A meat industry leader says if NZ processors continue to shun consolidation it is inevitable that a multinational processor will step in reports Rural News.
And unless there is consolidation of meat processors here, overseas supermarket chains will continue to take the bulk share of returns. Northland farmer James Parsons points out that a low cost of production is not a competitive advantage “unless you can bank it”.The Nuffield scholar and M&WNZ director says in the EU supply chain funnel, the power lies with the big supermarkets. In the UK, the big four supermarket chains – Tesco, Asda, Sainsbury’s and Morrisons – have boosted their market shares and collectively hold about 75% of the market. Because of their power in the supply chains, these supermarkets are able to pressure suppliers to discount prices, resulting in lower returns for farmers.
This has led to other players, like processors, in the supply chain looking at consolidation. Parsons says a good example is the Brazilian beef processor JBS, which started as a small abattoir in Brazil’s Midwest. It has ballooned in size in recent years through a series of acquisitions in the US, Europe and Asia to become the world’s biggest beef exporter, processing an average of 35,000 head of cattle a day.In Australia, JBS already has an extensive presence on the eastern seaboard.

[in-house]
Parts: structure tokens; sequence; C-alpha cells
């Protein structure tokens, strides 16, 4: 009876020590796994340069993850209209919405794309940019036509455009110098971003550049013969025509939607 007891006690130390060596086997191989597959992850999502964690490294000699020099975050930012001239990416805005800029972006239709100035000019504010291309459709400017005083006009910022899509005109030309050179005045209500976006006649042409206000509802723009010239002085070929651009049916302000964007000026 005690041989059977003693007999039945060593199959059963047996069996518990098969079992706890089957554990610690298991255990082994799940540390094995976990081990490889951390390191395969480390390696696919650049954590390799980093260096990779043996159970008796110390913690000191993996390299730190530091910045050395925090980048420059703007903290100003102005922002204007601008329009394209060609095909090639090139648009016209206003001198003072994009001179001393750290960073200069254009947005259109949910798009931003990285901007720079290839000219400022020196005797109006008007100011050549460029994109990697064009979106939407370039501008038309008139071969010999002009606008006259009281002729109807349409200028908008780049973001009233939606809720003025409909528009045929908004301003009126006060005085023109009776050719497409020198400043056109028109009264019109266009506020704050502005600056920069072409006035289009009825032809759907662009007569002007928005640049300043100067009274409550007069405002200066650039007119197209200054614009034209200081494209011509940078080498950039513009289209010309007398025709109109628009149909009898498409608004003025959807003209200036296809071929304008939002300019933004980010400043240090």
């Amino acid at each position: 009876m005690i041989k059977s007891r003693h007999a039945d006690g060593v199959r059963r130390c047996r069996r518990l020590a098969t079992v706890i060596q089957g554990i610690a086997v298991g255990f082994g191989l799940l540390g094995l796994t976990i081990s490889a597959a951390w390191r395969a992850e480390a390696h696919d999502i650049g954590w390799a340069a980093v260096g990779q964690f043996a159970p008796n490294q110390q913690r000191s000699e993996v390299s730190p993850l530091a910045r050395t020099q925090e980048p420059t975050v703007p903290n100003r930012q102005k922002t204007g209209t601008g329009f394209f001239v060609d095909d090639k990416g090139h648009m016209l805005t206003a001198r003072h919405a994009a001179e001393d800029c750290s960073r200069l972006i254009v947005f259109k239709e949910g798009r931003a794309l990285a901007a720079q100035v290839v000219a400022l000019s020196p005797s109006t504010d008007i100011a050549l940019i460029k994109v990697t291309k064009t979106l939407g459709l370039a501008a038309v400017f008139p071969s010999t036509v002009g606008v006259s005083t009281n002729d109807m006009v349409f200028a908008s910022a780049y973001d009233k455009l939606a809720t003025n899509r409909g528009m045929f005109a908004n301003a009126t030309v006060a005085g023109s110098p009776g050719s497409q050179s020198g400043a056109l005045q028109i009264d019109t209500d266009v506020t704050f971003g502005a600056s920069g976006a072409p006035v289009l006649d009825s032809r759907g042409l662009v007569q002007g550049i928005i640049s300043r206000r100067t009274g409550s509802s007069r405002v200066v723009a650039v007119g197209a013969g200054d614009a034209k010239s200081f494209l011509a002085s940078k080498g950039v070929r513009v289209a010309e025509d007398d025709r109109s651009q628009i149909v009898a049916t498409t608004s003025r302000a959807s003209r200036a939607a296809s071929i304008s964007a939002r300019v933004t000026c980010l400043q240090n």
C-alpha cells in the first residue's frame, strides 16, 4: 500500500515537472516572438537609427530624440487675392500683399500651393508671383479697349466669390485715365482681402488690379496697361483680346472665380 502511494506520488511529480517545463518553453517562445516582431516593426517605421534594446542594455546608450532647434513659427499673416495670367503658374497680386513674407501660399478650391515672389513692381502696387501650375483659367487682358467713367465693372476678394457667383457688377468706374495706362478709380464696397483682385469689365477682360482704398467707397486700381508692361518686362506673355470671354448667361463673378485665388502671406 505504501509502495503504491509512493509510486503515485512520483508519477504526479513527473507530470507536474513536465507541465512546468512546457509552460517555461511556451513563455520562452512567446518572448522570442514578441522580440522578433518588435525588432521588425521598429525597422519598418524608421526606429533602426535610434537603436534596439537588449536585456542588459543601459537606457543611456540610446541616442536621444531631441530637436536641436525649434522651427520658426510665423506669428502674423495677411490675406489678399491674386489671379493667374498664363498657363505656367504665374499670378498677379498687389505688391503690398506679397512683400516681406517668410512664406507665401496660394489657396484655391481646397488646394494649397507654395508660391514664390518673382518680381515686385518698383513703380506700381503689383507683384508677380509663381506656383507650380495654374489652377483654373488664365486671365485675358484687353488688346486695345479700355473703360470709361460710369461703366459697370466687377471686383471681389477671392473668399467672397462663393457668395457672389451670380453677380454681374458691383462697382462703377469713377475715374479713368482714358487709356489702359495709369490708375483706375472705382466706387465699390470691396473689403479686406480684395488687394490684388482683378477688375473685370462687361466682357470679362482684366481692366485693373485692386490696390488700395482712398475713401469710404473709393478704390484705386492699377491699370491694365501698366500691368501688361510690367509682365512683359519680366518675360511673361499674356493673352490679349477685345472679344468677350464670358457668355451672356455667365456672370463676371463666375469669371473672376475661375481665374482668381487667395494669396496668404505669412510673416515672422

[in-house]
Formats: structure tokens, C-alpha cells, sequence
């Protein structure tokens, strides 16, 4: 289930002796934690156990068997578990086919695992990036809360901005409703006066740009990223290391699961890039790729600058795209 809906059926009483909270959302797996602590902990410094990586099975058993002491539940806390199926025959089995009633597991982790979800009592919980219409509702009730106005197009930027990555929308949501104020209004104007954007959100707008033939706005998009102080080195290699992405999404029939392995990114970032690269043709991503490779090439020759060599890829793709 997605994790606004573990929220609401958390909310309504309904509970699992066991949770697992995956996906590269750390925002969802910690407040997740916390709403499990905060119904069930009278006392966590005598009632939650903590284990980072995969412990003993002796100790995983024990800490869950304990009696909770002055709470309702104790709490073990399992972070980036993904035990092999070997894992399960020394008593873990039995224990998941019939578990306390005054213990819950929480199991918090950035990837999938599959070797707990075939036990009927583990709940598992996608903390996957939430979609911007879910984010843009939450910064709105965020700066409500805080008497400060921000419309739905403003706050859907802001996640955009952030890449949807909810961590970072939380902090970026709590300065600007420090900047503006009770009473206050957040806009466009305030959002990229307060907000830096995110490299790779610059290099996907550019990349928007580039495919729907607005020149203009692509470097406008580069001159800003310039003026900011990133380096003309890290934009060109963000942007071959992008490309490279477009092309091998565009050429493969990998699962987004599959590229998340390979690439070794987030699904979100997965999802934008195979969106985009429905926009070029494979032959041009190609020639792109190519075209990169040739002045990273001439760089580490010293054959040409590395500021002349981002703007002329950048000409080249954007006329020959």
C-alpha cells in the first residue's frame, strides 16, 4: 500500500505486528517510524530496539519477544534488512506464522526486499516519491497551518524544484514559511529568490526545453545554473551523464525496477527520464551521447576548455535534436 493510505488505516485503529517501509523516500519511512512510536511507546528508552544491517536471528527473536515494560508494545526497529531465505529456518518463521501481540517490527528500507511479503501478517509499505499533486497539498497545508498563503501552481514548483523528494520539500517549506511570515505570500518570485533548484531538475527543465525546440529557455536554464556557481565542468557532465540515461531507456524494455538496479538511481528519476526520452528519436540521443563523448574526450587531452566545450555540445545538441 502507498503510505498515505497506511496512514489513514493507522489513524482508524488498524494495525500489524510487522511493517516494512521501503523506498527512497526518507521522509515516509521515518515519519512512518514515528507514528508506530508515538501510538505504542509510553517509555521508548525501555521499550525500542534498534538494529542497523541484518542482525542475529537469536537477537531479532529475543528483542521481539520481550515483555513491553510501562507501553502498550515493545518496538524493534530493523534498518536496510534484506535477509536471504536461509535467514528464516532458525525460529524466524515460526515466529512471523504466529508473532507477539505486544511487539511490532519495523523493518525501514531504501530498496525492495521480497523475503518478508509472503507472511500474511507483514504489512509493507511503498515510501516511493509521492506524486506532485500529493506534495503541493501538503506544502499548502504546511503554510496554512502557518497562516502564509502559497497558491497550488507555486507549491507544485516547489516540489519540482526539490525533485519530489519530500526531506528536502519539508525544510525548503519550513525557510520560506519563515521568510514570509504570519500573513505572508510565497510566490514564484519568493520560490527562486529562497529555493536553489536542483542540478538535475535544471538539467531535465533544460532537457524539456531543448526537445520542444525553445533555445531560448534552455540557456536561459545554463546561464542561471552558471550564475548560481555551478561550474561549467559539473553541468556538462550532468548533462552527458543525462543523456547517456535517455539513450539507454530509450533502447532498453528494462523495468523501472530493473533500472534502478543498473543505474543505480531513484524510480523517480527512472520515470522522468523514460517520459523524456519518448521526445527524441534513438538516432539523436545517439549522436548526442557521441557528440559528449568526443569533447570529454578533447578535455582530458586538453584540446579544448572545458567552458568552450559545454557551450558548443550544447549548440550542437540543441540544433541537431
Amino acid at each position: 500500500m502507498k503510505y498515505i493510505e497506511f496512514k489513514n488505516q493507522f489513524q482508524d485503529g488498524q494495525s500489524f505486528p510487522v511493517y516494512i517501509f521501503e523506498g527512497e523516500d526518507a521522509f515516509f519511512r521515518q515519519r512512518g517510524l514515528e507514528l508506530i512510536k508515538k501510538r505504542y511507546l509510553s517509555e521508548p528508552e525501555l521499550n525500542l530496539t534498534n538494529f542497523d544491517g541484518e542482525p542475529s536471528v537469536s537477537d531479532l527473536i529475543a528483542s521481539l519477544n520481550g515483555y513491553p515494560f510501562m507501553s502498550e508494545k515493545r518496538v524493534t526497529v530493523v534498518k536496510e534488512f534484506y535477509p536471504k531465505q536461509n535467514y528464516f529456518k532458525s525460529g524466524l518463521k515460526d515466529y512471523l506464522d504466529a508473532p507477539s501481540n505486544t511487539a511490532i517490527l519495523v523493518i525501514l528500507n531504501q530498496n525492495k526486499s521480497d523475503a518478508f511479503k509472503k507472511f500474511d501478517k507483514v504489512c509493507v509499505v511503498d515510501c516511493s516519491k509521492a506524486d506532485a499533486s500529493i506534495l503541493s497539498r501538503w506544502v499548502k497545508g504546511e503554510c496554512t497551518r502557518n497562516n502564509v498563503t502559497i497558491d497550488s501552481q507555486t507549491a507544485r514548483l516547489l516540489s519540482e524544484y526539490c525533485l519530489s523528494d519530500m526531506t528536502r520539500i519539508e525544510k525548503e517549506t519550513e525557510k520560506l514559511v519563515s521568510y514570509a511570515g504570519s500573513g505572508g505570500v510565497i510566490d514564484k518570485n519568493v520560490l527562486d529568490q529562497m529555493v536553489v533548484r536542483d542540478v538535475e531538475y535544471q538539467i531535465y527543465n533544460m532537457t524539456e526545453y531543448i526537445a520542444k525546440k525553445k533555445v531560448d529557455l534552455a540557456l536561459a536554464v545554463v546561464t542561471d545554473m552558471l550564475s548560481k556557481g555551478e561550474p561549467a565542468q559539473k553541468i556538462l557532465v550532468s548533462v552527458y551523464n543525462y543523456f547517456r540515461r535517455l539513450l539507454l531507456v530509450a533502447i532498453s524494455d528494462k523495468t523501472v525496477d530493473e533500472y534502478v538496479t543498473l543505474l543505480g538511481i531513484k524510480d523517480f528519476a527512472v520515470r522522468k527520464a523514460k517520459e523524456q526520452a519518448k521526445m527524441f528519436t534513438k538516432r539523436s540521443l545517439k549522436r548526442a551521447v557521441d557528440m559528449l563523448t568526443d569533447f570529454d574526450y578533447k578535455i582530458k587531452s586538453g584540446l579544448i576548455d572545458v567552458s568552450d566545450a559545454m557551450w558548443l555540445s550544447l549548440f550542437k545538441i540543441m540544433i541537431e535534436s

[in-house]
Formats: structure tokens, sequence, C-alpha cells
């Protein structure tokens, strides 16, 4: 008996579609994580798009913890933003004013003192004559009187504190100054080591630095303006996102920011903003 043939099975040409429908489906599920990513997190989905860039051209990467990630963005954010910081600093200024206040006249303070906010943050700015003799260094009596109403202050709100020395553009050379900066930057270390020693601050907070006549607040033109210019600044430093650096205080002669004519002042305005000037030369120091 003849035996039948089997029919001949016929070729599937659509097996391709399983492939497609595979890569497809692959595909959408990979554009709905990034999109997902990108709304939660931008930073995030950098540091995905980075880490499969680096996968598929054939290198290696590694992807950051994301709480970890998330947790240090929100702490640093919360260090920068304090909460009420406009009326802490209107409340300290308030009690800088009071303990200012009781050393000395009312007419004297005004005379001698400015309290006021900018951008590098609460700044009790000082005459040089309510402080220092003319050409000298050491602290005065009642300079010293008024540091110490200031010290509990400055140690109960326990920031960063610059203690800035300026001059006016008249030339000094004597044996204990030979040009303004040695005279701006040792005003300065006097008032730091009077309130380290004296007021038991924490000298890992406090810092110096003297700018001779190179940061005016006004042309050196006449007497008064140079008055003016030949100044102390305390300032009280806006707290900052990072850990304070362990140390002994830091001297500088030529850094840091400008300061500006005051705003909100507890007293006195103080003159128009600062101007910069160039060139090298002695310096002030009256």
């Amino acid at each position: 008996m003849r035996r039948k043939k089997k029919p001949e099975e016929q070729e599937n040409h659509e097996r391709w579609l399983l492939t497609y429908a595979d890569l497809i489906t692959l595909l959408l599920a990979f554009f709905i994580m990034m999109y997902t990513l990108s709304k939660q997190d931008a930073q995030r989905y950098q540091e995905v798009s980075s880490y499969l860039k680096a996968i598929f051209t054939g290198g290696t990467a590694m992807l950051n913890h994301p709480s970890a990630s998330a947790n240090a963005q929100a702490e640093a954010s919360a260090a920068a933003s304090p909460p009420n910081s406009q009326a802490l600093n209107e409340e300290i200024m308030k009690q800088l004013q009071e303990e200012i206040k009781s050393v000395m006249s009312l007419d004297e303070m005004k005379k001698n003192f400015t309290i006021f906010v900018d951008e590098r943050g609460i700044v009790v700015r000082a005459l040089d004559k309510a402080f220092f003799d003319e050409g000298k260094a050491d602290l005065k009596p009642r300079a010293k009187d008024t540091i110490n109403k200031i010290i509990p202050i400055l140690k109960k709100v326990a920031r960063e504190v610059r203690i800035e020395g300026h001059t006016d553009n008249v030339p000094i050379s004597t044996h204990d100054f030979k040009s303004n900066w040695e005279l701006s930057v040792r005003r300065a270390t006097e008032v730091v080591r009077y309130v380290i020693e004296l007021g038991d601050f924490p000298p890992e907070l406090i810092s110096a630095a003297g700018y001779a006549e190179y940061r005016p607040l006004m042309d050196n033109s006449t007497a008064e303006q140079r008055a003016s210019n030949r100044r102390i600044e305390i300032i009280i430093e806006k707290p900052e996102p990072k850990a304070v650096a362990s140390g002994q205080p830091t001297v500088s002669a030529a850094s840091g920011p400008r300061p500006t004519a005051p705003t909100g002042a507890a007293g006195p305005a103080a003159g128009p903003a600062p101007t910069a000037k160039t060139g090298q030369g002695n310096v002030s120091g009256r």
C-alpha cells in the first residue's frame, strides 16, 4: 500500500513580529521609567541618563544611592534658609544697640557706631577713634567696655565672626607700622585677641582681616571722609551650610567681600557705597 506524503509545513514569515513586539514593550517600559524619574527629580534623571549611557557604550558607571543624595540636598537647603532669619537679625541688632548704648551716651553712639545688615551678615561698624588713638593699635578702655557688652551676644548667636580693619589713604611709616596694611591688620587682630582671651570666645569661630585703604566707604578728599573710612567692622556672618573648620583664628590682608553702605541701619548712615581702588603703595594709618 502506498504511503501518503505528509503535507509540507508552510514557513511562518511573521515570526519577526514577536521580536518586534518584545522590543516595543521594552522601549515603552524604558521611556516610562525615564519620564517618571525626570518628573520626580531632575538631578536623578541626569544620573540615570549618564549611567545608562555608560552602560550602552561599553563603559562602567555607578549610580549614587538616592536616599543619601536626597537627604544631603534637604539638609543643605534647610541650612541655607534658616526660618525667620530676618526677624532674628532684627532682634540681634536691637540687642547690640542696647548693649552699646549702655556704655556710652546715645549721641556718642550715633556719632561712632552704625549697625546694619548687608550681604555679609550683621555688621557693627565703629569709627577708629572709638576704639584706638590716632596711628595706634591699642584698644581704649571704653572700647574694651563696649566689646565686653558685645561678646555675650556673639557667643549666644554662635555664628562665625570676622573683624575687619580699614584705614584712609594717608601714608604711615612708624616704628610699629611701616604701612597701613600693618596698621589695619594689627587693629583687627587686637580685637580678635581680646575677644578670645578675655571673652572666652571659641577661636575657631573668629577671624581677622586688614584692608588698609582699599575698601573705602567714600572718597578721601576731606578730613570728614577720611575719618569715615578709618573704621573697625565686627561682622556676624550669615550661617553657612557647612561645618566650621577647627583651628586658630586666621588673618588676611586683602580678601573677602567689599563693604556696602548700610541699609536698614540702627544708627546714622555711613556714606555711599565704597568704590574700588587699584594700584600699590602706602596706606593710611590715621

The operations of its Australian subsidiary Swift Australia, includes 10 meat processing plants and five feedlots. Parsons says JBS also has the advantage of sourcing beef products globally and concerns around foot and mouth disease in Brazil is not an issue for the company. “Who wouldn’t want such a company to come to NZ,” he says. “I wouldn’t be surprised if JBS is not in NZ soon.” .Parsons says it all comes down to who controls the supply chain.